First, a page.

Appearing on MSNBC’s AM Joy, former evangelist Frank Schaeffer launched into a righteous rant and accused Family Research Council’s Tony Perkins of being a “racist” over comments he made to Politico calling former President Barack Obama a “bully” who needs to be punched.
Earlier in the week, Perkins told Politico that he was glad to see Trump pushing back at Obama and the “leftists,” saying, Evangelical Christians “were tired of being kicked around by Barack Obama and his leftists. And I think they are finally glad that there’s somebody on the playground that is willing to punch the bully.”
“You know, you only have two cheeks,” Perkins added. “Christianity is not all about being a welcome mat which people can just stomp their feet on.”
Addressing the Perkins interview, host Reid claimed, “What we’re seeing is people on the religious right who want someone to punch a bully, the bully being Barack Obama apparently.”
“I guess Barack Obama was a bully because he was black,” Schaeffer responded. “You have to remember that everything that has happened since his presidency is a reaction by a core group of white voters. Let’s remember, when we talk about evangelicals, in 1958, Jerry Falwell Sr. was denouncing integration and started a white private school academy to get around the new rulings from the courts.”
“So, if you fast forward right now, it isn’t that this history doesn’t have a context,” he explained. “The context is American racism. I grew up with these guys, I knew Tony and he got into politics because of my evangelist father Francis Schaeffer who challenged him to take a stand against these issues.”
“He seems to have forgotten the basis of Christian theology which is to be forgiven in this tradition, you need to confess first,” Schaeffer said before turning to the president being defended by Perkins. “Donald Trump never confesses to anything. There was one time he apologized for molesting a woman in a criminal assault which was caught on tape, he tried to take the tape back, said he would sue the women who claim he assaulted them and call them all liars. This is not a confession.”
“Tony Perkins forgot his own theology and replaced it with a theology of revenge on people he disagrees with politically, and that’s what’s going on here,” he continued. “Revenge of white American, evangelical right-wingers and who they want to punch in the mouth is not just black Americans but, to put it in the words of the President of the United States, those who live in shithole countries. So they’re willing to put up with anything when it comes to moral degradation to see those ends achieved. I’m glad he put it in terms of revenge, at least he misspoke from his point of view but told the truth.”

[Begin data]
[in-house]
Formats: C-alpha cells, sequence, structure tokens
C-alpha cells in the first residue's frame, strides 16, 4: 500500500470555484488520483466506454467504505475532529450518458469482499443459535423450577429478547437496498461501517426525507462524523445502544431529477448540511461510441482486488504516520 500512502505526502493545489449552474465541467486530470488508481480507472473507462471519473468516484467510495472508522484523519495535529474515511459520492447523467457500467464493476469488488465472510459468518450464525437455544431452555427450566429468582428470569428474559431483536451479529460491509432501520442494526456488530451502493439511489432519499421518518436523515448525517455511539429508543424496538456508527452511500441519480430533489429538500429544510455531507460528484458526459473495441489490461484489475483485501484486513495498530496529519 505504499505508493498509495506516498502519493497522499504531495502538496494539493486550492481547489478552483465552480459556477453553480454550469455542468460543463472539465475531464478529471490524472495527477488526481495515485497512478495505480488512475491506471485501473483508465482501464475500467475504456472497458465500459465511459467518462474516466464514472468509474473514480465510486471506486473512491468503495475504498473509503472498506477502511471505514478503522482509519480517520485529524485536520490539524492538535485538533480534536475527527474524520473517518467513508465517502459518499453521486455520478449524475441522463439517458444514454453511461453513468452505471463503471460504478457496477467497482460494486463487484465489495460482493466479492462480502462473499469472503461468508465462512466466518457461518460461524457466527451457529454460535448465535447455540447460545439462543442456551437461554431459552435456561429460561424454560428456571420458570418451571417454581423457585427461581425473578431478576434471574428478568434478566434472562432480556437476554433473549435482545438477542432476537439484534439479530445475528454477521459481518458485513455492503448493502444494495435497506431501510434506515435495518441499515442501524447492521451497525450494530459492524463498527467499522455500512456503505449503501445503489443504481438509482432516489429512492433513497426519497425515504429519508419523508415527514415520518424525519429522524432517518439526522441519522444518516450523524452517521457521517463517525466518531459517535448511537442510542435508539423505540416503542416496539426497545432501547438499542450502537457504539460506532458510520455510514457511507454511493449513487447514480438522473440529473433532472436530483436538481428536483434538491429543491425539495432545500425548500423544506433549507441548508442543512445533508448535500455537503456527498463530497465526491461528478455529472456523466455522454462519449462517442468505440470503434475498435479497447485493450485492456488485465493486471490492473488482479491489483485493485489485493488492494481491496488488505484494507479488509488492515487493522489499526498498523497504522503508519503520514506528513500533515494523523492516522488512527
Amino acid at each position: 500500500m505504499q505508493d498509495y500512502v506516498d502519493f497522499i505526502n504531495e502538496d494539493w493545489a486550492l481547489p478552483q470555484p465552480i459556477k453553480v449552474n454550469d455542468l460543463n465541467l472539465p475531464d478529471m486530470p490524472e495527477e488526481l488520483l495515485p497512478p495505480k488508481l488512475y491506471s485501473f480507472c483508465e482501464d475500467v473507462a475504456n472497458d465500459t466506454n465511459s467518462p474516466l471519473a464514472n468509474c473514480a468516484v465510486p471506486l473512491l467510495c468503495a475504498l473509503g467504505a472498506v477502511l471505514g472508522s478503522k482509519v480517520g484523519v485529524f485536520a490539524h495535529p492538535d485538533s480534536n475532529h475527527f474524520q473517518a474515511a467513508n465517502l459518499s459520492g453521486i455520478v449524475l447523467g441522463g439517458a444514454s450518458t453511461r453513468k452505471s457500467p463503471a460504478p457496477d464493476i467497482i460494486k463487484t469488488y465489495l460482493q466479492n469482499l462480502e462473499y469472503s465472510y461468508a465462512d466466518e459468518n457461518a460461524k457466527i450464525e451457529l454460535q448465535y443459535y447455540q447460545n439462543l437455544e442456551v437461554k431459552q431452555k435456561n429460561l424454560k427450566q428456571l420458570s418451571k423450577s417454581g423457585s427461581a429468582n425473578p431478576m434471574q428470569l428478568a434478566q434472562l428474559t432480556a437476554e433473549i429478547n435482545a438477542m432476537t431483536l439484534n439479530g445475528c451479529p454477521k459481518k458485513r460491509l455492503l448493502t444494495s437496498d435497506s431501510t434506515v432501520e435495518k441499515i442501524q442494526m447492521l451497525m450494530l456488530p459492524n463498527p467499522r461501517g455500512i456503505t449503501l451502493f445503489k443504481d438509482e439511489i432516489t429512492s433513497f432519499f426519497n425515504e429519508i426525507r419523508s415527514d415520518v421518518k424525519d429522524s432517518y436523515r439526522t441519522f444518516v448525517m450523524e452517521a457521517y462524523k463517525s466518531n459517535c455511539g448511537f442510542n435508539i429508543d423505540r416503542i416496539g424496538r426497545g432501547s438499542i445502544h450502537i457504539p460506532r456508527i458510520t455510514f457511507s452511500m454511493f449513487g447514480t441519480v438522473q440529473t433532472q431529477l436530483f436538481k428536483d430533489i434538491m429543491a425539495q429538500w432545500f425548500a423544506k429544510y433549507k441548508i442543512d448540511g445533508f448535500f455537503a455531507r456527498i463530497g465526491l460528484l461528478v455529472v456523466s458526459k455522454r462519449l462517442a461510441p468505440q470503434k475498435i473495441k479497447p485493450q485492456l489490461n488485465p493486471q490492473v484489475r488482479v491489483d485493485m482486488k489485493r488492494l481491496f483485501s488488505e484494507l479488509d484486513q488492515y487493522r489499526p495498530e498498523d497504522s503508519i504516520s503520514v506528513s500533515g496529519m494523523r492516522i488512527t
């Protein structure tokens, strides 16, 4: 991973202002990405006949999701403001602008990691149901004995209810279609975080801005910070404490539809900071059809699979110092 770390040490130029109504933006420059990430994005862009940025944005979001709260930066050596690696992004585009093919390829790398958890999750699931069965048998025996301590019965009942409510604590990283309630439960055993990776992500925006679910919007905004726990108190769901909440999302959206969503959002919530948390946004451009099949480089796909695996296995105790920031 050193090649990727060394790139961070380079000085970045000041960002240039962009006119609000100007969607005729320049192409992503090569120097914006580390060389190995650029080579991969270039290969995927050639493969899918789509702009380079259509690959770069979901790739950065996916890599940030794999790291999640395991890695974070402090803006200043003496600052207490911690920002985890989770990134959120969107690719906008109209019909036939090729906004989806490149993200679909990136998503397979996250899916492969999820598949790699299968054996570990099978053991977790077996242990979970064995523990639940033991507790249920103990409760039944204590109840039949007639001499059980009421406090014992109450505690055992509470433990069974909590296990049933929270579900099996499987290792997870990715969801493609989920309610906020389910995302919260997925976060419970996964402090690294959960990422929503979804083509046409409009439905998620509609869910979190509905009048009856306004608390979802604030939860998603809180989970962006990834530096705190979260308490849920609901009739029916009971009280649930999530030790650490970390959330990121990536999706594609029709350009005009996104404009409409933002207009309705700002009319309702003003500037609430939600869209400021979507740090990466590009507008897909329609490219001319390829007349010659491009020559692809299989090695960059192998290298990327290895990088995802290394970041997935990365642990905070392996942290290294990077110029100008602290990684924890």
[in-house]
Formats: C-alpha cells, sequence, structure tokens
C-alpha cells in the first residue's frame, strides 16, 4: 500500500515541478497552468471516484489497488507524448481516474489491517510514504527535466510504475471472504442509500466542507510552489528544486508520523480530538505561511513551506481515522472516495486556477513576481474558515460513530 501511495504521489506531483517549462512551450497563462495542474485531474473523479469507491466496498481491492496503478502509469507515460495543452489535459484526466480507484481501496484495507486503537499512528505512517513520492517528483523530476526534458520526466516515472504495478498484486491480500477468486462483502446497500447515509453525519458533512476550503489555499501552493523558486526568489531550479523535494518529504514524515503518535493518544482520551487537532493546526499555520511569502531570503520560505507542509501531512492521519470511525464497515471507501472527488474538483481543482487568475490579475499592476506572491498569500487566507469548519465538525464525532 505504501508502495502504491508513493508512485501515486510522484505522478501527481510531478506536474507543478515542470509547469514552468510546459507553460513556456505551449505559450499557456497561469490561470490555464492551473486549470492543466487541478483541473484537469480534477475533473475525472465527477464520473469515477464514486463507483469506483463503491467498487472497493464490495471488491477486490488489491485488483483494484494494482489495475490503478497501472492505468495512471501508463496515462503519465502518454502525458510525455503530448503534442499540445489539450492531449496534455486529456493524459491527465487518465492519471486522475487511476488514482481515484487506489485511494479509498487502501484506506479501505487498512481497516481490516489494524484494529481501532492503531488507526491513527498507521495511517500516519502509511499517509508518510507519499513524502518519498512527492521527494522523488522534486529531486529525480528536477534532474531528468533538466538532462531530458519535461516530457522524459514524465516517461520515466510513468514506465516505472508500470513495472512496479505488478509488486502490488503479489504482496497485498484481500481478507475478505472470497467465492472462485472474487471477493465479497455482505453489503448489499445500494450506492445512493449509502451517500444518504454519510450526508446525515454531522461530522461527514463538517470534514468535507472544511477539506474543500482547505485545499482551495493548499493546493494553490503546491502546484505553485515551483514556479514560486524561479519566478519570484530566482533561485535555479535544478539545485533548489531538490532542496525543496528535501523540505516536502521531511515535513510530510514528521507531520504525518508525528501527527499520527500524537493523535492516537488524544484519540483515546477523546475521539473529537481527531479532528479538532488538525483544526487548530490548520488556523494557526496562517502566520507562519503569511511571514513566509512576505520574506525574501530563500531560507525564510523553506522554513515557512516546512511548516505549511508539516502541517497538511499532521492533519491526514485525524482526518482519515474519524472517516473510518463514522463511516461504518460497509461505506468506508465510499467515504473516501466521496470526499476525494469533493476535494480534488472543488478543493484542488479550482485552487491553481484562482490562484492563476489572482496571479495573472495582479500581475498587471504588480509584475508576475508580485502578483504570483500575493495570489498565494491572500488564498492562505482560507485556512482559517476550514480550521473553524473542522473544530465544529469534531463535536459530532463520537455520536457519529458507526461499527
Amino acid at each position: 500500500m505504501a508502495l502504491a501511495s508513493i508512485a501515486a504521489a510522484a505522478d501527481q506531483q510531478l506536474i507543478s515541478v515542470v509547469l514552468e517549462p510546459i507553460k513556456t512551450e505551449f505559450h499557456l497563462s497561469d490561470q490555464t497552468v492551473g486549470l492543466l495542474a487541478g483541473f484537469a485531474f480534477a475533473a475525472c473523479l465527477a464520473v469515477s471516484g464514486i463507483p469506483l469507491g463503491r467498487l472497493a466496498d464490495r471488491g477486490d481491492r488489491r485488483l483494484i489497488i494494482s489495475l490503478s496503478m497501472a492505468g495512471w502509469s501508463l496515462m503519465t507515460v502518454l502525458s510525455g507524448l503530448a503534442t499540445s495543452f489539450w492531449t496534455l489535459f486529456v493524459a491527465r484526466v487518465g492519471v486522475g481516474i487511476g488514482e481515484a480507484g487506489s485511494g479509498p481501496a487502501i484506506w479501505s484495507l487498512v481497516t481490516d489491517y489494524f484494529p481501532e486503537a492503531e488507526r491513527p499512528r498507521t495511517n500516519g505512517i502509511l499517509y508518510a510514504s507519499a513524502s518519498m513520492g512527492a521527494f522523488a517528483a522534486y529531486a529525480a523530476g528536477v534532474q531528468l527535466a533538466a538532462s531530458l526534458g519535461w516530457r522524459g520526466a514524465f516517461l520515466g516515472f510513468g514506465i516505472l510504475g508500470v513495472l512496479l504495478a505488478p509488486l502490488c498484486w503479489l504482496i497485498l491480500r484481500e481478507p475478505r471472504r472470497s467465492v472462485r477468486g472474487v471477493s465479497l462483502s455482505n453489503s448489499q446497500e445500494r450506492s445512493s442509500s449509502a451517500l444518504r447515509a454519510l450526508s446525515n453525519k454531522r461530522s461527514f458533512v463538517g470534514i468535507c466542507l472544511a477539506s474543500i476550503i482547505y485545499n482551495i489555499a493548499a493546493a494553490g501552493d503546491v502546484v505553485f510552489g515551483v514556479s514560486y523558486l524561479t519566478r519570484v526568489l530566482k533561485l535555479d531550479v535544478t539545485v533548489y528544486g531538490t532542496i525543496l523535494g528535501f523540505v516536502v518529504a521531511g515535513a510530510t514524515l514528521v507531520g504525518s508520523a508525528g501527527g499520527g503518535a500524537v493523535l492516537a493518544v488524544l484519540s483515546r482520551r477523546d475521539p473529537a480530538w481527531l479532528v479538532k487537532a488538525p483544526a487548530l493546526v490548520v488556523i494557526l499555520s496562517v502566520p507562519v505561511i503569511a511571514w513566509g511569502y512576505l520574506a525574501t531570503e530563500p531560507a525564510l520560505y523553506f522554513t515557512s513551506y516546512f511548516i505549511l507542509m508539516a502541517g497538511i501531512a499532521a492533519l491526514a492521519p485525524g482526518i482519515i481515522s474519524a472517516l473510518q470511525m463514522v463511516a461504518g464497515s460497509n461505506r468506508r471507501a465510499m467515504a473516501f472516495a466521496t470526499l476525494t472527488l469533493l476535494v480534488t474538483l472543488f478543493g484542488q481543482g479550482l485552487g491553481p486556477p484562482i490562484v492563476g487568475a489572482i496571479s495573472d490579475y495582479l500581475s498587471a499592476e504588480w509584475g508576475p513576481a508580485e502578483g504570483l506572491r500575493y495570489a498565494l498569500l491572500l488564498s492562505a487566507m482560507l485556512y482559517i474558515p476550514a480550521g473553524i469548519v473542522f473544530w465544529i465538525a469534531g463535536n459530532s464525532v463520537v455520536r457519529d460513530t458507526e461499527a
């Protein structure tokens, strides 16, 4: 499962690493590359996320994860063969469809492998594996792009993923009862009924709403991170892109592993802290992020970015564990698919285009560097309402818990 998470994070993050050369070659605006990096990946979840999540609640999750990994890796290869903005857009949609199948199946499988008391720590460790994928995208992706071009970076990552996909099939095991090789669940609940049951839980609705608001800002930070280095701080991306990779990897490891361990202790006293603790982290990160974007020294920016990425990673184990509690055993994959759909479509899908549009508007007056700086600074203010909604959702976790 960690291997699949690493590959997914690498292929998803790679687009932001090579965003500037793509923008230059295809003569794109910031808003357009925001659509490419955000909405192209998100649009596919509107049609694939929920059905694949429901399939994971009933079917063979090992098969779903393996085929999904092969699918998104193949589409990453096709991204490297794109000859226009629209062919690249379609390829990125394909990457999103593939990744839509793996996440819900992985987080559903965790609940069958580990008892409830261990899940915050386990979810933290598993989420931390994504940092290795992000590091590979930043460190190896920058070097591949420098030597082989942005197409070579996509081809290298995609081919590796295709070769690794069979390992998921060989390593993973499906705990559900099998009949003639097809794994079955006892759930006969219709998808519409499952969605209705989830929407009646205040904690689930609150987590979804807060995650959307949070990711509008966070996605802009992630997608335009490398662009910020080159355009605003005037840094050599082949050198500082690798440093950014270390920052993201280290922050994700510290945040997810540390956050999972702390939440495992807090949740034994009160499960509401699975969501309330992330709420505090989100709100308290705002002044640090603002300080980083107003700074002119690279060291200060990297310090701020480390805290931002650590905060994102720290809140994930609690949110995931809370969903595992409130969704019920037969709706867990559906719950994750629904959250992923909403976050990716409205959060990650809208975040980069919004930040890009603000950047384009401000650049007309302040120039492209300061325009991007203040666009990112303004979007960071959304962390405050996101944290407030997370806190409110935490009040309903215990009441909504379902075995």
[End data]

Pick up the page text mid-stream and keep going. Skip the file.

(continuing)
You can watch the video below via MSNBC:
Trump alerts ‘active-duty U.S. military police’ for possible deployment to Minnesota: report
President Donald Trump's administration is contemplating using active-duty U.S. troops in an attempt to quell the protests in Minneapolis, the Associated Press reported early Saturday morning.
As unrest spread across dozens of American cities on Friday, the Pentagon took the rare step of ordering the Army to put several active-duty U.S. military police units on the ready to deploy to Minneapolis, where the police killing of George Floyd sparked the widespread protests," the AP reported.
"Soldiers from Fort Bragg in North Carolina and Fort Drum in New York have been ordered to be ready to deploy within four hours if called, according to three people with direct knowledge of the orders. Soldiers in Fort Carson, in Colorado, and Fort Riley in Kansas have been told to be ready within 24 hours. The people did not want their names used because they were not authorized to discuss the preparations," the AP explained.
John Roberts joins liberals as Supreme Court rejects challenge to Newsom’s COVID-19 limits on California church attendance
In a 5-4 ruling, the Supreme Court on Friday rejected an emergency appeal from the South Bay United Pentecostal Church in Chula Vista, California. The San Diego area church tried to challenge the state's limits on attendance at worship services:
The church argued that limits on how many people can attend their services violate constitutional guarantees of religious freedom and had been seeking an order in time for services on Sunday. The church said it has crowds of 200 to 300 people for its services.